This is the twelfth installment of “Rereading Akunin” focusing on The Winter Queen. For the introduction to the series, and subsequent installments, go here.
The nineteenth century, according to the advertising copy accompanying the first edition of the Erast Fandorin novels, was a time when “faith in progress was unlimited.” This statement is only one part of the series’ clever, seductive packaging as a gateway to intellectual nostalgia. Before the Trump Era, I might have suggested that “progress” sounds like the last thing one might be nostalgic about, but in the case of Akunin’s most famous novels, the object of nostalgia is as much “faith” as it is “progress,” and the formulation only make sense if we assume that, after Fandorin’s time, faith in progress is anything but unlimited.
The charm of progress in the Fandorin books involves returning to a time when the most mundane innovations were novel, and when any anxiety over oncoming modernity is expressed in such obscurantist terms as to seem irrelevant. That is to say, people in the nineteenth century had plenty of reasons to be worried about the future, but that doesn’t mean that the worries they expressed coincided with the problems that would actually arise.
Fandorin himself, starting with this novel and intensifying with the ones to follow, is the very model of a modern…well, not major general, but eventually, if briefly, state councillor. But his facility with technological innovation and intellectual efficiency will not translate into books that encourage an unlimited faith in progress to be adopted by the reader. Instead, Fandorin will prove to be adept at navigating through modernity without endorsing it wholesale. For if The Winter Queen is both a Bildungsroman and an exploration of modern progress, it combines these two aspects by making Fandorin’s personal growth depend at least in part on his growing understanding of the horrors that the modern world surrounds him with.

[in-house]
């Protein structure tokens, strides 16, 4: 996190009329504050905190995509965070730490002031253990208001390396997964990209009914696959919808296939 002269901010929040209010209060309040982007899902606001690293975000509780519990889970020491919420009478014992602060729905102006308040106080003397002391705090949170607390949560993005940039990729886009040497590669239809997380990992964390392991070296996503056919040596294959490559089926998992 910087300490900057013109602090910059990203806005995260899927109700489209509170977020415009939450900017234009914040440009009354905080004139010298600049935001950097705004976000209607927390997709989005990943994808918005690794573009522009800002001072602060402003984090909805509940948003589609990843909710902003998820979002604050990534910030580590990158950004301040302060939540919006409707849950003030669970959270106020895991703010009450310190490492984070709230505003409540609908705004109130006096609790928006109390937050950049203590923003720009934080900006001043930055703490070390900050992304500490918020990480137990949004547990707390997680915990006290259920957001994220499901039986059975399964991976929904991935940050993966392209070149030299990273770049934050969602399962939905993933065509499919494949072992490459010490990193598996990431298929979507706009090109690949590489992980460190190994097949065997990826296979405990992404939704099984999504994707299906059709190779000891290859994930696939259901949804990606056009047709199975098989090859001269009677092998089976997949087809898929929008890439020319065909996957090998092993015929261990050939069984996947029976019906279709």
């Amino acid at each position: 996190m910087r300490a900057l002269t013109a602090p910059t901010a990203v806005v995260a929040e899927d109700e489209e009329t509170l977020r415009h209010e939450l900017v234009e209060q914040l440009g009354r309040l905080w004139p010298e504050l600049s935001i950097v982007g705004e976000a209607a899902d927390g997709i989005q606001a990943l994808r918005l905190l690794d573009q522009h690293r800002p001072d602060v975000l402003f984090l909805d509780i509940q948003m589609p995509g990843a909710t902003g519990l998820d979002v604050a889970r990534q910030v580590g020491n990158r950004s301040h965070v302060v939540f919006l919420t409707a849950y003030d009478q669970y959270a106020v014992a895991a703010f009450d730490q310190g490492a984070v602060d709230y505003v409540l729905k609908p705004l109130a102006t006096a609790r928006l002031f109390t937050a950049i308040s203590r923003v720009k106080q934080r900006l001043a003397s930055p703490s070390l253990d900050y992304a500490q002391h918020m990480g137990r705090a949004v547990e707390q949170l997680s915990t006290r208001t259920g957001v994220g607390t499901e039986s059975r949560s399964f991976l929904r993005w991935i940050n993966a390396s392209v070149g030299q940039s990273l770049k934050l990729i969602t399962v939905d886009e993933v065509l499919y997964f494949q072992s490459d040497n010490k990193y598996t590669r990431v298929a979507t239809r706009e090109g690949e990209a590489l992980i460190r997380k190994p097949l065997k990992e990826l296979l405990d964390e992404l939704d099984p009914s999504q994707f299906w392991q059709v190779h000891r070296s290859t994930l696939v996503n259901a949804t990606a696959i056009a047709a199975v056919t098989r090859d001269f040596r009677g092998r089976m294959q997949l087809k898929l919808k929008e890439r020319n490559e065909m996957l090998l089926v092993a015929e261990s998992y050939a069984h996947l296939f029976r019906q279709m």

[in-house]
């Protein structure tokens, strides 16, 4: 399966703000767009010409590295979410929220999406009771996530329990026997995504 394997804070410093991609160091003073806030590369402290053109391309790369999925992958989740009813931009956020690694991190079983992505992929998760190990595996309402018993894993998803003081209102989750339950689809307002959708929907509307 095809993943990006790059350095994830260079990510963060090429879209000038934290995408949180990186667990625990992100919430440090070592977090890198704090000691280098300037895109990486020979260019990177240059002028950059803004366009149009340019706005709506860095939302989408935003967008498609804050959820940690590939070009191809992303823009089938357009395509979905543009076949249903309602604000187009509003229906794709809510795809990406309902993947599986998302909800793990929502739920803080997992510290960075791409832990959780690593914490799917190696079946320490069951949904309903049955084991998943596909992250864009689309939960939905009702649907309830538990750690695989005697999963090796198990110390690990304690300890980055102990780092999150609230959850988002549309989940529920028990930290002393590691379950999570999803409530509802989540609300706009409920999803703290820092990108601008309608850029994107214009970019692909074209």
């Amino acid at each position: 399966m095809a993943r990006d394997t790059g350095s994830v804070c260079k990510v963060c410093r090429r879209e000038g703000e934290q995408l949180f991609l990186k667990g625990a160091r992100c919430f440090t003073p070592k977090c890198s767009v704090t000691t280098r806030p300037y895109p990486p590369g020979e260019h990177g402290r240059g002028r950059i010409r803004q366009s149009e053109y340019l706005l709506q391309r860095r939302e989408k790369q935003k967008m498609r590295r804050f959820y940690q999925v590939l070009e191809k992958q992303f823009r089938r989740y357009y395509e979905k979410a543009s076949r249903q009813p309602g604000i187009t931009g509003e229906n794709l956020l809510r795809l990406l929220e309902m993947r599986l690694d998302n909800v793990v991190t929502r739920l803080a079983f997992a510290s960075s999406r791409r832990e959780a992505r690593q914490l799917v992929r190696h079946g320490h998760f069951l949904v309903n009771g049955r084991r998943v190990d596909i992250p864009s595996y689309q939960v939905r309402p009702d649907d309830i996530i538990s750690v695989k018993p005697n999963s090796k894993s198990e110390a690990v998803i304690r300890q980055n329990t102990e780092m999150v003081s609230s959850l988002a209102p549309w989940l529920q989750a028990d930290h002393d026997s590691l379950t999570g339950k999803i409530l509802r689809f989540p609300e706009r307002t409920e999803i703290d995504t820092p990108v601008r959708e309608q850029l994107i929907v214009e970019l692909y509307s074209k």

In which the importance of
correct breathing is demonstrated
in a highly convincing fashion
The chapter begins with a lackluster nod to the novel’s tacked-on romance plot. As if the names “Erast” and “Liza” weren’t ominous enough, Akunin makes Liza, now Fandorin’s fiancée, engage in some painfully heavy-handed foreshadowing:
“It’s all because of Karamzin’s Poor Liza. You remember, don’t you, Liza and Erast? I imagined myself lying there in my coffin, all pale and beautiful, with white roses all around me. Perhaps I drowned, or perhaps I died of consumption, and you are there sobbing and Papa and Mama are sobbing and Emma is there, blowing her nose.”
Does it count as a spoiler if I suggest that any readers buying them wedding gifts might want to hold on to their receipts?
The author doesn’t care enough about this romance to even attempt to make it compelling, and neither do I (though I will have more to say about this in the final post on The Winter Queen). The rest of the chapter is devoted to the three things the book cares about deeply: Fandorin’s growth, orphans, and progress.
After multiple failures by a young Erast Petrovich to impress butlers, footmen, doormen, and any other gatekeeper the author can throw at him, Fandorin has finally learned how to make an entrance:
Evidently something had changed in Erast Fandorin’s appearance in the course of the previous month, and he no longer aroused in the doorkeeping tribe an instinctive urge to seize hold of him and deny him admittance.
“No need to announce me. I’ll go straight through.”